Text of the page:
That is, according to Derrida himself, “complicity with metaphysics” is unavoidable. And elsewhere, referring directly to Heidegger, Derrida said: “…Heidegger, for example, worked within the inherited concepts of metaphysics.” Then Derrida goes even further by claiming that
“Since these concepts are not elements or atoms, and since they are taken from a syntax and a system, every particular borrowing brings along with it the whole of metaphysics.”
So, for example, not only did Heidegger, as it were, inadvertently “borrow” the concept [Being], as Derrida seems to imply, I think that he wanted to and knowingly borrowed such a concept so as to connect himself with the metaphysical tradition he tacitly still admired or respected. This is the tradition that had more or less began with Aristotle and, to take just one example from the late 19th century, was still going strong with Brentano’s thoroughly Aristotelian philosophy.
To turn to Wittgenstein.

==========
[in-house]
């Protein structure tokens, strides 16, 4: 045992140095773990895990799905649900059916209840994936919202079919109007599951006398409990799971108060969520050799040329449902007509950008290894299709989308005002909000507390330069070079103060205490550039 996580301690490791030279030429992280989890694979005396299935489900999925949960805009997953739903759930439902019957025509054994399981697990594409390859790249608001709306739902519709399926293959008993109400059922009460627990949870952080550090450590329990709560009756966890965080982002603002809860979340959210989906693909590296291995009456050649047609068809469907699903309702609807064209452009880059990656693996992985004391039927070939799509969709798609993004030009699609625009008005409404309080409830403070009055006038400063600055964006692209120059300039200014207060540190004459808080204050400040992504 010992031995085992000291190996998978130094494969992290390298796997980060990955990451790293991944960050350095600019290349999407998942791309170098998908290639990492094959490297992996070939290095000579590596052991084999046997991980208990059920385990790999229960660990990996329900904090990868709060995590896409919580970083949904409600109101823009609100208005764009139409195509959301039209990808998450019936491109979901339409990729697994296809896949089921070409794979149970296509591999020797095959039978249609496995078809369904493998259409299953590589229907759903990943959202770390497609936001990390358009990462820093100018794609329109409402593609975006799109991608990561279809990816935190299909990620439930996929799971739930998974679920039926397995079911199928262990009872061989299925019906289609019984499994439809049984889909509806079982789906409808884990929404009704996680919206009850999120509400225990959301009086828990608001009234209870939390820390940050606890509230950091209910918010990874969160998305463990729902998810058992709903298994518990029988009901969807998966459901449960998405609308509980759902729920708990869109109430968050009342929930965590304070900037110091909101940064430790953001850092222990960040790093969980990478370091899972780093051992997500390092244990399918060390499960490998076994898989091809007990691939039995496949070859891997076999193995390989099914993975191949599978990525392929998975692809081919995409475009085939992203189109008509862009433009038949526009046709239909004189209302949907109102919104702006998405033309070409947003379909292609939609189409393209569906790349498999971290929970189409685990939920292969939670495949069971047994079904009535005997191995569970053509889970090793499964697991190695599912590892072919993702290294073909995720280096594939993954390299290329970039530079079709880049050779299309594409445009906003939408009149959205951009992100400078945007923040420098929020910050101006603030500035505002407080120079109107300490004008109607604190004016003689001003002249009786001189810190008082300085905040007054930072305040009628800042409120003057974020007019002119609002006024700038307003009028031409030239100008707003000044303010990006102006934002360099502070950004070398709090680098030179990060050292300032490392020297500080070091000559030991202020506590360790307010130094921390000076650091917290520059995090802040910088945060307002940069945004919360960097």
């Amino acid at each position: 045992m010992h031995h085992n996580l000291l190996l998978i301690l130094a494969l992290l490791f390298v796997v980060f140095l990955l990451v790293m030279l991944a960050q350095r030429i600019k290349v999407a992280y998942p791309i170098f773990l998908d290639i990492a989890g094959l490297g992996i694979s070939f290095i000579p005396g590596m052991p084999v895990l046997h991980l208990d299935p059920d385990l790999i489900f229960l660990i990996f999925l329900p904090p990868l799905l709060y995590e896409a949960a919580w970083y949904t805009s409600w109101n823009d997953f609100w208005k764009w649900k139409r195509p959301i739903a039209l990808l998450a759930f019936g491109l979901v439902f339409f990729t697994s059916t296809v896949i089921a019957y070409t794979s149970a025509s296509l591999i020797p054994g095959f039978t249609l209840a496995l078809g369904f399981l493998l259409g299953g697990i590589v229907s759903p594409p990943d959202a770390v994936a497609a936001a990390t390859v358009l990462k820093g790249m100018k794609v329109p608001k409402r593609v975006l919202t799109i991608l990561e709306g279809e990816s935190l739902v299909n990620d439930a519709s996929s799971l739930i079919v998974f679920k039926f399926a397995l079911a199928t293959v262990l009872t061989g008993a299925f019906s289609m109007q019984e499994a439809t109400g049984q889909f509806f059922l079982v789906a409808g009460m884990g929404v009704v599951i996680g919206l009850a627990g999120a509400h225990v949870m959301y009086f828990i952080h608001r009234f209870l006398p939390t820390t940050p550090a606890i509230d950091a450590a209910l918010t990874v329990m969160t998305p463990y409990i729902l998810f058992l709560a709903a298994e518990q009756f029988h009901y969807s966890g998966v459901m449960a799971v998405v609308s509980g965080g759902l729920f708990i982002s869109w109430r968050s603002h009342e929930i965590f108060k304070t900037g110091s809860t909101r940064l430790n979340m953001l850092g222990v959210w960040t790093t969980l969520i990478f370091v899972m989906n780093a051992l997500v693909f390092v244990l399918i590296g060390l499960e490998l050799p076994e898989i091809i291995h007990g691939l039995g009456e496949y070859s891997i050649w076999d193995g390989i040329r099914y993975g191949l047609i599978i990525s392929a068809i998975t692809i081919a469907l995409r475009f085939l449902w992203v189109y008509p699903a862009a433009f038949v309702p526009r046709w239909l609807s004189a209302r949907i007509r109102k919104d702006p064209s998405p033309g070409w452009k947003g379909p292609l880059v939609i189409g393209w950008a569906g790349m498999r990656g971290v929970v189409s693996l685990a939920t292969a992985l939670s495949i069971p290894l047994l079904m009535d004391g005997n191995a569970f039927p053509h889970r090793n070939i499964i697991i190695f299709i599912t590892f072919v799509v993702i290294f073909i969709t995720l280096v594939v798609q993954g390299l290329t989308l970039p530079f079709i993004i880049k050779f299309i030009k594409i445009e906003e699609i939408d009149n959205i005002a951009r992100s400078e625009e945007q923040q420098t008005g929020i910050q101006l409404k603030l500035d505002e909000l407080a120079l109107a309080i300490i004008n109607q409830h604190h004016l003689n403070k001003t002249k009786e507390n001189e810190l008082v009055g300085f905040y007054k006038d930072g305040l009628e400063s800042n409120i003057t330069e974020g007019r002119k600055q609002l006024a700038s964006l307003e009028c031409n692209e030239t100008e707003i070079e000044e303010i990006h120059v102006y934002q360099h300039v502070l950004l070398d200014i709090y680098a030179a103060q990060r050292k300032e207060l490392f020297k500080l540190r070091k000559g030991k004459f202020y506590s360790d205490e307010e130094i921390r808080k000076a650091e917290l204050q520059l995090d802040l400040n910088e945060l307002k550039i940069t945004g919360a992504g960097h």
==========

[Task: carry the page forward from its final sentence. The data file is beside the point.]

Although he was very anti-academic, it mustn't be forgotten that he spent at least twenty years as an academic (as did Heidegger). And throughout Wittgenstein’s life he spent most of his time almost exclusively in the company of other intellectuals (if not always with philosophers). So, perhaps for Wittgenstein, there was “no doing philosophy that does not engage (even if in the mode of denial) with the history…of philosophy” (Bennington, 1998). Though my own take on the thesis that if one assumes a meta-philosophical position, or “deconstructs the philosophical tradition”, or whatever, one is still contaminated, polluted or corrupted by that which one is attempting to overcome.